Proper tree care is an investment that can lead to substantial returns. Well cared-for trees are attractive and can add considerable value to your property. Poorly maintained trees can be a significant liability. Pruning or removing trees, especially large trees, can be dangerous work. Tree work should be done only by those trained and equipped to work safely in trees.

Tree Removal
Although tree removal is a last resort, there are circumstances when it is necessary.  We can help decide whether a tree should be removed.  Removal is recommended when the tree is:
  • dead or dying
  • considered an unacceptable risk
  • causing an obstruction that is impossible to correct through pruning
  • crowding and causing harm to other, more desirable trees
  • to be replaced by a more suitable specimen
  • located in an area where new construction requires removal
  • Infected with disease or insects

Pruning is the most common tree maintenance procedure.  Although forest trees grow quite well with only nature’s pruning, landscape trees require a higher level of care to maintain their structural integrity and aesthetics. Pruning must be done with an understanding of tree biology.  Improper pruning can create lasting damage or even shorten the tree’s life.

Reasons for Pruning
Because each cut has the potential to change the growth of the tree, no branch should be removed without a
reason. Common reasons for pruning are to remove dead branches, to improve form, and to reduce risk. Trees
may also be pruned to increase light and air penetration to the inside of the tree’s crown or to the landscape
below. In most cases, mature trees are pruned as corrective or preventive measures.

Routine thinning does not necessarily improve the health of a tree. Trees produce a dense crown of leaves to
manufacture the sugar used as energy for growth and development. Removal of foliage through pruning can
reduce growth and stored energy reserves. Heavy pruning can be a significant health stress for the tree.  There are many outside considerations, however, that make it necessary to prune trees. Safety, clearance, and compatibility with other components of a landscape are all major concerns. Proper pruning, with an understanding of tree biology, can maintain good tree health and structure while enhancing the aesthetic and economic values of our landscapes.

When to Prune
Most routine pruning to remove weak, diseased, or dead limbs can be accomplished at any time during the year
with little effect on the tree. As a rule, growth and wound closure are maximized if pruning takes place before the
spring growth flush. Some trees, such as maples and birches, tend to “bleed” if pruned early in the spring. It may
be unsightly, but it is of little consequence to the tree.

Heavy pruning of live tissue just after the spring growth flush should be avoided, especially on weak trees. At that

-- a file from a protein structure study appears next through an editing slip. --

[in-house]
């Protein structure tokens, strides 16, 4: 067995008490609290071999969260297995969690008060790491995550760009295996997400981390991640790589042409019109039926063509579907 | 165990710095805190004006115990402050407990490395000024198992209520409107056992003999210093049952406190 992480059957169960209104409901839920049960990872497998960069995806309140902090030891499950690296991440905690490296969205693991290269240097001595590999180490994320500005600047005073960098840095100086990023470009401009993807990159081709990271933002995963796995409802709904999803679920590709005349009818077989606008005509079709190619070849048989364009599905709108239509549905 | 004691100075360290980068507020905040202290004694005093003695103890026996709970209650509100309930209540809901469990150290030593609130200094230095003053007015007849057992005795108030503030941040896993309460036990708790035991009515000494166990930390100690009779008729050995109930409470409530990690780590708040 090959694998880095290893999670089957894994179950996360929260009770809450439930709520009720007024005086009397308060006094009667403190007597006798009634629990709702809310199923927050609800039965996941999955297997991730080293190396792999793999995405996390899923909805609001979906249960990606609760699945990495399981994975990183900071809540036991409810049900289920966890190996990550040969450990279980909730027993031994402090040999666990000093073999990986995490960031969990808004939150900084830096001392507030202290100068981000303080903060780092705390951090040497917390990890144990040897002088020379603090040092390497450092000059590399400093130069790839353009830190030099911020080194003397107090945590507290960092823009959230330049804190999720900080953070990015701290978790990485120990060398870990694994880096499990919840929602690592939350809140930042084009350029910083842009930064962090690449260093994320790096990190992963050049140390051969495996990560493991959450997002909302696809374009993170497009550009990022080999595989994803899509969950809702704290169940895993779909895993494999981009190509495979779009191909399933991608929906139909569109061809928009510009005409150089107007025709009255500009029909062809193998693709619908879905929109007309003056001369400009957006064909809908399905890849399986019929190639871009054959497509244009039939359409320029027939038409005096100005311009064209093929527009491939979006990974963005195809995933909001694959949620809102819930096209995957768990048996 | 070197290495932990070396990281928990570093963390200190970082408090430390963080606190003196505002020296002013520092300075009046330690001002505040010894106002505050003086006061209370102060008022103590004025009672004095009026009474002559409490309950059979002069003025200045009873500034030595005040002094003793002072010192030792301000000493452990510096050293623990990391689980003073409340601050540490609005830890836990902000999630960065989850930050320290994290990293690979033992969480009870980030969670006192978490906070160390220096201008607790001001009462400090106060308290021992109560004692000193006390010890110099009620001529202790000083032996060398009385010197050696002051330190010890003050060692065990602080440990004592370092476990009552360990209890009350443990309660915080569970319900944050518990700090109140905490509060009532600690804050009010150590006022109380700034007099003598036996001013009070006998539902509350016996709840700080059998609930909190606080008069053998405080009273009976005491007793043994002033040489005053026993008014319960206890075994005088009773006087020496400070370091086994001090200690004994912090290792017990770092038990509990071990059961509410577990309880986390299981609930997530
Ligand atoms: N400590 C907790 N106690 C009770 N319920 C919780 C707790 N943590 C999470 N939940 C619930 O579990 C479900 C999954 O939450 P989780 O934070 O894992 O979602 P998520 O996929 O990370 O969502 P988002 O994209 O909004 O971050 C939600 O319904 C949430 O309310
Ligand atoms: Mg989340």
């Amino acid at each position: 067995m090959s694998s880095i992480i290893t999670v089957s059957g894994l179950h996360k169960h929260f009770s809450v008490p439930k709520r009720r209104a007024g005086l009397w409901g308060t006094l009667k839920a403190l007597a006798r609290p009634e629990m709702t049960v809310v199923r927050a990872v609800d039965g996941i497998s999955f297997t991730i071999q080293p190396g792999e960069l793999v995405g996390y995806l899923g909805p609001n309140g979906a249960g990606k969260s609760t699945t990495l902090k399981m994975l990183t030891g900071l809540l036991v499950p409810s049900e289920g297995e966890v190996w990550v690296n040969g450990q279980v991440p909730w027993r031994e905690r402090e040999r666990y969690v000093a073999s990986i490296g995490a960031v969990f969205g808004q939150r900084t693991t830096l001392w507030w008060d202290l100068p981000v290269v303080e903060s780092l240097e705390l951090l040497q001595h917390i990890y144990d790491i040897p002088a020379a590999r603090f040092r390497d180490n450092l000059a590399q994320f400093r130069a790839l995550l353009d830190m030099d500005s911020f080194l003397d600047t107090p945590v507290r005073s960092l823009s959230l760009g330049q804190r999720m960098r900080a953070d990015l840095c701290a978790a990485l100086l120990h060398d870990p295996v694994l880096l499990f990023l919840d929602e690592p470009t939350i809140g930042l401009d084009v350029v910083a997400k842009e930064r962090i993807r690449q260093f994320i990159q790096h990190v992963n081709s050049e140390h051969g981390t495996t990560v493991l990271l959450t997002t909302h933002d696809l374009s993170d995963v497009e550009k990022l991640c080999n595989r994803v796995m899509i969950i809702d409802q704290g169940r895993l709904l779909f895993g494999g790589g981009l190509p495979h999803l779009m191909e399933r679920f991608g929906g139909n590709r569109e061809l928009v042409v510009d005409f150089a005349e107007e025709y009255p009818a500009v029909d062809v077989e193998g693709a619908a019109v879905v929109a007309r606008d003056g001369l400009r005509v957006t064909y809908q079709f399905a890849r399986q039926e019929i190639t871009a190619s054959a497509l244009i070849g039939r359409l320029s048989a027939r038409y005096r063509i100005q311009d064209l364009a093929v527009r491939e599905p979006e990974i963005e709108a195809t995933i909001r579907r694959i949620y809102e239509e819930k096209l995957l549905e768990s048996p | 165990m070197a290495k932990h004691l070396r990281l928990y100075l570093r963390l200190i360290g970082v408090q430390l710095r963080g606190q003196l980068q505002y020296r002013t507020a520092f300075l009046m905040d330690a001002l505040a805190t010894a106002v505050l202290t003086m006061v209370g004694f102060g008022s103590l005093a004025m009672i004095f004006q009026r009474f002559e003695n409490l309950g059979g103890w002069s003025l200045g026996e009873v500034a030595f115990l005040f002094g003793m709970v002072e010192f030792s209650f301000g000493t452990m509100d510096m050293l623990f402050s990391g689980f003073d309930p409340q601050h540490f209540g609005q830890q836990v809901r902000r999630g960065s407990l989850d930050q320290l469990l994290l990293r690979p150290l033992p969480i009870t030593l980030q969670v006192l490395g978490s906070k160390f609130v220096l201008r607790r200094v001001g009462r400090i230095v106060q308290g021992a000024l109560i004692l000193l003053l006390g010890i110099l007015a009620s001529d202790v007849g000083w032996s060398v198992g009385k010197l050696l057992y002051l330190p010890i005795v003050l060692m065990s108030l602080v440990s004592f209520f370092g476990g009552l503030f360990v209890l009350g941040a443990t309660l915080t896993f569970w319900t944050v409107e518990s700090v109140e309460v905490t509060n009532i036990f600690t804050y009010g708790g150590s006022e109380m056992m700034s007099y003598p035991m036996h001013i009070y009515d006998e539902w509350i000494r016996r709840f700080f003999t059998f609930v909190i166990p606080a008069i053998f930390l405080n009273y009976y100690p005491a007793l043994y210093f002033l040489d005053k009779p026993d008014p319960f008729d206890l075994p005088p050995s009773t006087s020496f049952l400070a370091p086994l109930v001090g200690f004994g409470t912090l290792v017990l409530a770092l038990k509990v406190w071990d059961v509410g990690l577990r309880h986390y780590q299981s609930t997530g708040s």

time, trees have just expended a great deal of energy to produce foliage and early shoot growth. Removal of a large percentage of foliage at that time can stress the tree.

We can determine the type of pruning necessary to maintain or improve the health, appearance, and safety ofyour trees. Pruning techniques include removing limbs that:
  • interfere with utilities or structures
  • obstruct streets or sidewalks
  • are dead, weak, or decayed and pose unacceptable risk
  • are diseased or insect-infested
  • have been damaged by storms
  • will increase light penetration and reduce wind resistance within the canopy upon removal (thinning)

Other pruning techniques are used to maintain proper structure in young trees, improve tree shape or form, and reduce the likelihood of future damage during storm events.

Pruning Techniques
Specific types of pruning may be necessary to maintain a mature tree in a healthy, safe, and attractive condition.

Cleaning is the removal of dead, dying, diseased, weakly attached, and low-vigor branches from the crown of a tree.

Thinning is selective branch removal to improve structure and to increase light penetration and air movement through the crown.  Proper Thinning opens the foliage of a tree, reduces weight on heavy limbs, and helps retain the tree’s natural shape.

Raising removes the lower branches from a tree to provide clearance for buildings, vehicles, pedestrians, and vistas.

Reduction reduces the size of a tree, often for utility line clearance. Reducing a tree’s height or spread is best accomplished by pruning back the leaders and branch terminals to secondary branches that are large enough to assume the terminal roles (at least one-third the diameter of the cut stem). Compared to topping, reduction helps maintain the form and structural integrity of the tree.
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